• by krlynch (158571) on Thursday February 22, 2001 @09:05AM (#411779) Homepage

    I don't know what your scientific training is, but you seem to be confused about a great many things:

    • The Big Bang: The BB model makes definite, testable, falsifiable predictions about a great many things, including the existence of a nearly uniform background radiation, the ratios of various light elements in the cosmos, and a host of other things. Every measurement so far has been consistent with this model. So in a sense it HAS been observed, because we can directly measure its after effects. Furthermore, just because we can't recreate it doesn't mean it isn't correctly in the realm of science ... we can't make a solar system from scratch either, but we're pretty darn sure they exist. And what is this "cosmic egg" stuff you were talking about? It is unconnected with the big bang model.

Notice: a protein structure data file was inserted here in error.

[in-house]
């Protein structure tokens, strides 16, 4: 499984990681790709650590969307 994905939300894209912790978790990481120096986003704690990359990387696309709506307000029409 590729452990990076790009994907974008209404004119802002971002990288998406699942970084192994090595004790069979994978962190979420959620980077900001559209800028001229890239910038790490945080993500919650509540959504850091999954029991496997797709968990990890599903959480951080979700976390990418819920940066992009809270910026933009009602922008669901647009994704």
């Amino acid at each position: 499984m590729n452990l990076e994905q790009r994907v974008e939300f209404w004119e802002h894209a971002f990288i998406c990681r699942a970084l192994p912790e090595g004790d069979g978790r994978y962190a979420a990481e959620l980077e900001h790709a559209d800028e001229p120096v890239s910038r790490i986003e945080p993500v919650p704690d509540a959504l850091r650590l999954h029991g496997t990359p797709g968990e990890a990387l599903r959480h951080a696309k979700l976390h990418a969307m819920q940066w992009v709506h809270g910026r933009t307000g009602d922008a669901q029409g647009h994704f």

• Your grasp of the ideas of thermodynamics is as poor as your understanding of the big bang model. Self organization is NOT forbidden by thermodynamics; if that were so, you could not have been born. I will not address your big bang argument, because I can't do so in a non-technical language (my short coming, not one of the theory) that people will likely understand. Maybe someone else will chime in.
    • See above...your understanding of the big bang model, cosmological theory, and particle theory is woefully incorrect. Think for a moment about how ridiculous and clearly incorrect your last sentence was.